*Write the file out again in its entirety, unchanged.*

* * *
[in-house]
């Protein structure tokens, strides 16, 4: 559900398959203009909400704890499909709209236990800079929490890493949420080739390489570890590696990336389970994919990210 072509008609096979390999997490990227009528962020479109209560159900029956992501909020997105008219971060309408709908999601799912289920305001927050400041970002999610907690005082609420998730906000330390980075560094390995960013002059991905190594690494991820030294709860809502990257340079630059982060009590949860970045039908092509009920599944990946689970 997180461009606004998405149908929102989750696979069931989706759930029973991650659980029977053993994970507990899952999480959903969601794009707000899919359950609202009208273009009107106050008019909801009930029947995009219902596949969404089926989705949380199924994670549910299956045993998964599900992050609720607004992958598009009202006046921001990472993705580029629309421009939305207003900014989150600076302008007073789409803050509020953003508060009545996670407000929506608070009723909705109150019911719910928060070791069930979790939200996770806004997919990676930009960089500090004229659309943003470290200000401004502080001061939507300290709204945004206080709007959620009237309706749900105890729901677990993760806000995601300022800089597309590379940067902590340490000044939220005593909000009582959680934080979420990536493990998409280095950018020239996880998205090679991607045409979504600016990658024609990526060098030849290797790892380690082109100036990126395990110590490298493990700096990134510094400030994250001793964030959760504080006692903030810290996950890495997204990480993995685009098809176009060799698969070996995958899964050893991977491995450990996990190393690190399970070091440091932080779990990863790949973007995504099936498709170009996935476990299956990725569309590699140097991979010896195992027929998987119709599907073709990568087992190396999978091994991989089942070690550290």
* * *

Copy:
[in-house]
């Protein structure tokens, strides 16, 4: 559900398959203009909400704890499909709209236990800079929490890493949420080739390489570890590696990336389970994919990210 072509008609096979390999997490990227009528962020479109209560159900029956992501909020997105008219971060309408709908999601799912289920305001927050400041970002999610907690005082609420998730906000330390980075560094390995960013002059991905190594690494991820030294709860809502990257340079630059982060009590949860970045039908092509009920599944990946689970 997180461009606004998405149908929102989750696979069931989706759930029973991650659980029977053993994970507990899952999480959903969601794009707000899919359950609202009208273009009107106050008019909801009930029947995009219902596949969404089926989705949380199924994670549910299956045993998964599900992050609720607004992958598009009202006046921001990472993705580029629309421009939305207003900014989150600076302008007073789409803050509020953003508060009545996670407000929506608070009723909705109150019911719910928060070791069930979790939200996770806004997919990676930009960089500090004229659309943003470290200000401004502080001061939507300290709204945004206080709007959620009237309706749900105890729901677990993760806000995601300022800089597309590379940067902590340490000044939220005593909000009582959680934080979420990536493990998409280095950018020239996880998205090679991607045409979504600016990658024609990526060098030849290797790892380690082109100036990126395990110590490298493990700096990134510094400030994250001793964030959760504080006692903030810290996950890495997204990480993995685009098809176009060799698969070996995958899964050893991977491995450990996990190393690190399970070091440091932080779990990863790949973007995504099936498709170009996935476990299956990725569309590699140097991979010896195992027929998987119709599907073709990568087992190396999978091994991989089942070690550290």